Zollicoffer had the facts on his side. The Congress really did face a new and, at least largely, unprecedented situation. Grow’s majority report admitted as much, with its emphasis on Congress’ sovereign power to admit or not admit territories on whatever grounds it pleased.

 

 

A “Startling Assumption” : A Minority of One, Part Three

Felix Kirk Zollicoffer (KN-TN)

Felix Kirk Zollicoffer (KN-TN)

Parts 1, 2

Majority Report: parts 1, 2, 3, 4, 5; Reports with the Kansas petition here.

From his attack on the majority of the Committee on Territories’ argument for Kansas statehood under the free state constitution written at Topeka, on the grounds of population, and casting aspersions on the free state movement as an illegal, insurrectionist force, Felix Zollicoffer proceeded to the issue of the petition’s provenance. Like Stephen Douglas, he doubted that even if the free state movement had a shred of formal legitimacy its members had signed the document that James Lane presented to the Congress. “Several passages,” he wrote “have been suppressed, as it appears, here in Washington.”

Lane admitted to doing editing work on the memorial, claiming that he had authorization from Governor Charles Robinson. But Zollicoffer had what he considered the full version and quoted an offending passage:

By the provisions of the organic act a government was established over the Territory, and officers were appointed by the President to administer said government. This form of government is unknown to the constitution, is extra-constitutional, and is only the creature of necessity awaiting the action of the people, and cannot remain in force contrary to the will of the people loving under it. It may be regarded as a benevolent provision on the part of Congress thus to provide a government of their own; but when it becomes oppressive, or when the people become sufficiently strong to establish a government of their own, in accordance with the constitution of the United States, it is their right to do so, and thereby throw off that extended over them.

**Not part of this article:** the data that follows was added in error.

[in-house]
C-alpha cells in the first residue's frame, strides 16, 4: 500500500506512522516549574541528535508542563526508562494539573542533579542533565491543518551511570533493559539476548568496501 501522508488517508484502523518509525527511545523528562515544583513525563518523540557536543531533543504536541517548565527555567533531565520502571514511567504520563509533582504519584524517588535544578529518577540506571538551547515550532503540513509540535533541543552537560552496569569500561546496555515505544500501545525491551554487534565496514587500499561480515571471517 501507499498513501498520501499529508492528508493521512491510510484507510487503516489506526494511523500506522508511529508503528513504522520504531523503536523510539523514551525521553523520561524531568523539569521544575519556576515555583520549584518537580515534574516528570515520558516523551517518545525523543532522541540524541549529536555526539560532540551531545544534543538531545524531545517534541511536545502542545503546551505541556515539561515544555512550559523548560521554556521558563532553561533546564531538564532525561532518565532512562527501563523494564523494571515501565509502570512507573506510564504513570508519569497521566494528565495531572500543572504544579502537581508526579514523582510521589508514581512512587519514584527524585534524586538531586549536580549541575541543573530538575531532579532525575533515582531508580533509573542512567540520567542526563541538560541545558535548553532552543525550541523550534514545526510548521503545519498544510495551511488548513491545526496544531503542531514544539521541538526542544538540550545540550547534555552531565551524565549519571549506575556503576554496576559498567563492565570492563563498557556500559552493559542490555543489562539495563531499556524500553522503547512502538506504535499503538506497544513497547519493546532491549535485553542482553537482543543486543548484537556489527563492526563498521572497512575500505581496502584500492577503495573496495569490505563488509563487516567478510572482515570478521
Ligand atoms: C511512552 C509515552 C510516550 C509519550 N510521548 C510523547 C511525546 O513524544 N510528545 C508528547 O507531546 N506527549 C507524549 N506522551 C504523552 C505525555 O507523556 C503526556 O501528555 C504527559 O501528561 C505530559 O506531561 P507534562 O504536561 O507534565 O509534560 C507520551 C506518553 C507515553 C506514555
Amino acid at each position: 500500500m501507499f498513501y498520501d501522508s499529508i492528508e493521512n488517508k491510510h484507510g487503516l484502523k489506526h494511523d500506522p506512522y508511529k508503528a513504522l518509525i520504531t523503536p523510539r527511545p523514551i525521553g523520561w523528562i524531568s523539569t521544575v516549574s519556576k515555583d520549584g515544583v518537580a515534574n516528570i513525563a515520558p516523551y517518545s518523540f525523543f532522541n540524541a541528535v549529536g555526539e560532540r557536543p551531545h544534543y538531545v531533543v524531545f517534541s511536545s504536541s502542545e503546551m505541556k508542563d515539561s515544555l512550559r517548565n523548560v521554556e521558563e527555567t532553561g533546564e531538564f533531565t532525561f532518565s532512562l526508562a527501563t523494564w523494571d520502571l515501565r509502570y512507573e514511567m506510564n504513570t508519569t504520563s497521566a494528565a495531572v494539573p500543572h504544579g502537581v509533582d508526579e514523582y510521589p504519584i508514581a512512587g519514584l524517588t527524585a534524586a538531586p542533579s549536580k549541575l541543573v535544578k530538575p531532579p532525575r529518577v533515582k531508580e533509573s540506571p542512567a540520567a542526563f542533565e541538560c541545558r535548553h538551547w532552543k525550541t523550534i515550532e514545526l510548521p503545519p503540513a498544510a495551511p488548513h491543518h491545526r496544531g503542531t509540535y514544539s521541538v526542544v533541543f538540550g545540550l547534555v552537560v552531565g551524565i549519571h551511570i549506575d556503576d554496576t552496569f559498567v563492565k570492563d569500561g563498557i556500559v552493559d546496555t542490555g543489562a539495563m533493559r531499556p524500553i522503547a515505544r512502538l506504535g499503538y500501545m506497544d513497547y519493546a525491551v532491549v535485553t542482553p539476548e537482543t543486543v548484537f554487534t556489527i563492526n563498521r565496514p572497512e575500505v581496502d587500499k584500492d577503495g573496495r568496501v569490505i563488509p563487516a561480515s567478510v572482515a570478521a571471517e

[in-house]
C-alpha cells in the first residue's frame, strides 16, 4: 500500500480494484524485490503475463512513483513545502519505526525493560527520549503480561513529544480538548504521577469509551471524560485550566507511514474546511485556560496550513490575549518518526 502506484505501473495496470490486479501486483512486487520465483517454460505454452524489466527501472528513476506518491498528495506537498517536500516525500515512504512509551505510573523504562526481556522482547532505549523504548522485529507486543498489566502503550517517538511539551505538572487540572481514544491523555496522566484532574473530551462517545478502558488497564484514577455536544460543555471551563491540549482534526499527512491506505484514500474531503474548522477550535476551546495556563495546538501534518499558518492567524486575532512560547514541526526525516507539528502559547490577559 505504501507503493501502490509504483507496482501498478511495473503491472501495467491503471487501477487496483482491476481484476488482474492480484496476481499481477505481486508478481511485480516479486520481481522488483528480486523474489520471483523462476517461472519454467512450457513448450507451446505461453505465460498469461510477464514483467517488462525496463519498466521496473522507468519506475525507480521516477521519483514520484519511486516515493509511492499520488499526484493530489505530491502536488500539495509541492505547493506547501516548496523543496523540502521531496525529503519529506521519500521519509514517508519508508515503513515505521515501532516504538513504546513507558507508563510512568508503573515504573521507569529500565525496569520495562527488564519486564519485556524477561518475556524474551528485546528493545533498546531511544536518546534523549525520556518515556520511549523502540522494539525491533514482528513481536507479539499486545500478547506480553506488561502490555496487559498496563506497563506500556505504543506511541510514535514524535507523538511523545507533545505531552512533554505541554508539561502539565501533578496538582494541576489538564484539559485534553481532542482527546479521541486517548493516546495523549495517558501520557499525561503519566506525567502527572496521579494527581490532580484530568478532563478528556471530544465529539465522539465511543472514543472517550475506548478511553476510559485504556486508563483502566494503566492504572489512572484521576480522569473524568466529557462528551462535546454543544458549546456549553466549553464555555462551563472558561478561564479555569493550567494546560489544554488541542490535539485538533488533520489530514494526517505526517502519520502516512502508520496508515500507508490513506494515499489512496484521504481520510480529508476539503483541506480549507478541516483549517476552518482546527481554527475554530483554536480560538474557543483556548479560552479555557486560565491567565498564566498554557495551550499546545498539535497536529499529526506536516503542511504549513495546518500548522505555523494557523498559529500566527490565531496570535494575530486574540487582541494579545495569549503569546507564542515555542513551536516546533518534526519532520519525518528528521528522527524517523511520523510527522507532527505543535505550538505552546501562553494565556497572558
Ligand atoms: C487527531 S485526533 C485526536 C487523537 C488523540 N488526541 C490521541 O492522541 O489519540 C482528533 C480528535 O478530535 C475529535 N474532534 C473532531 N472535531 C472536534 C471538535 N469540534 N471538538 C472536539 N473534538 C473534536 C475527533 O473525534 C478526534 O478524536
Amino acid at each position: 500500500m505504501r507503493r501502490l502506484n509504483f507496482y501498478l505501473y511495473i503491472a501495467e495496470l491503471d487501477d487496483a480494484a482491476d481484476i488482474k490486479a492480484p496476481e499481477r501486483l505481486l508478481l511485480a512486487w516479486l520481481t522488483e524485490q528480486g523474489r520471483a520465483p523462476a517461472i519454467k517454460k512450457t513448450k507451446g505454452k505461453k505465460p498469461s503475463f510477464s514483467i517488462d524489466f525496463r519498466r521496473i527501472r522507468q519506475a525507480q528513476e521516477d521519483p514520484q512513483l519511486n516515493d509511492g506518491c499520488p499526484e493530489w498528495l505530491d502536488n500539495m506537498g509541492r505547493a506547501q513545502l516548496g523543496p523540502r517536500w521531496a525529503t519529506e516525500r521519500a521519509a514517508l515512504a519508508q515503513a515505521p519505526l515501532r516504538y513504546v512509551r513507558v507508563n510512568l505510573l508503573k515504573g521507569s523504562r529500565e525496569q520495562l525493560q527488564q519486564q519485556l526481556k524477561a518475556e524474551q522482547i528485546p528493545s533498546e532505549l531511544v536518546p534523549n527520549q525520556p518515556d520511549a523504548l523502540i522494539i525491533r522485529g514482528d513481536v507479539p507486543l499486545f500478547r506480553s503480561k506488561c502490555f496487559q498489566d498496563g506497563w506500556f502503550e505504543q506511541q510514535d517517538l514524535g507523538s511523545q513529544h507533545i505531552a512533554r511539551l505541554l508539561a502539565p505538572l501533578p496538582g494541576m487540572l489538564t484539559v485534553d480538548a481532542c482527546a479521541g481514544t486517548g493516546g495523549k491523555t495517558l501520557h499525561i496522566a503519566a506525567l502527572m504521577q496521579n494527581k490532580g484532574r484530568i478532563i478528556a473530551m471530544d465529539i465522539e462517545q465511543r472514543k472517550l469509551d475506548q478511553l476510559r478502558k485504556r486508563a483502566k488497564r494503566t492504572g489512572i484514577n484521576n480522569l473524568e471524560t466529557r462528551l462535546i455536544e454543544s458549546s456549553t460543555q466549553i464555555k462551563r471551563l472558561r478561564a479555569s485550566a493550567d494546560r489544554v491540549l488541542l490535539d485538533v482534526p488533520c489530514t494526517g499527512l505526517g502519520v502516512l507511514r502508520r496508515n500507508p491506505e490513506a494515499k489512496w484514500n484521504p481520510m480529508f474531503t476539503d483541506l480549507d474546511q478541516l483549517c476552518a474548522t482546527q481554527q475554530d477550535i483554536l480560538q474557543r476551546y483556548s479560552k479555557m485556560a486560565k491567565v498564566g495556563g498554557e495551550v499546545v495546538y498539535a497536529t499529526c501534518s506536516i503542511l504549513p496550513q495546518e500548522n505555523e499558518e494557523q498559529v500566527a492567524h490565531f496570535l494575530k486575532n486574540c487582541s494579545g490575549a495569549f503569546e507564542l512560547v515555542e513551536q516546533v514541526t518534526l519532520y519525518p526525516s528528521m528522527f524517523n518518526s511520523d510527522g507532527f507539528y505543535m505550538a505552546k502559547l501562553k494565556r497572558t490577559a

Zollicoffer’s emphasis.

I don’t know where he got this version from, but it does match fairly well with free state rhetoric within Kansas and all my sources agree that Lane removed some passages and added others to adjust the memorial’s test for the situation in Congress. Zollicoffer may have even read of Lane’s original turnover, which sounds like a very sloppy affair.

Either way, Zollicoffer would have none of that. He declared that the memorialists at that moment occupied their land “by permission of Congress” in “one of the Territories of the United States“. They then called themselves, without any authorization and in defiance of the actually authorized government, a legislature. He deemed this a “startling assumption.” He has a point. After establishing a wildcat government in opposition to the one that Congress set up, the free state men then had the temerity to go before the same Congress for relief whilst simultaneously declaring that Congress had no power to refuse them.

The Topeka legislature chose to suspend all its acts until admission as a state, but it had still done all that. Its existence alone constituted a rejection of Congressional authority. Nor could they, in asking for statehood and showing up constitution in hand, claim that they deemed themselves something less than a state already.  All of this had precedent, as Galusha Grow noted for the majority, but it still took remarkable cheek. If he lived in our times, Zollicoffer may have found cause here to comment on their ample endowment of gall, or some similar word.

Utter Defiance and Resistance: A Minority of One, Part Two

Felix Kirk Zollicoffer (KN-TN)

Felix Kirk Zollicoffer (KN-TN)

Majority Report: parts 1, 2, 3, 4, 5; Reports with the Kansas petition here.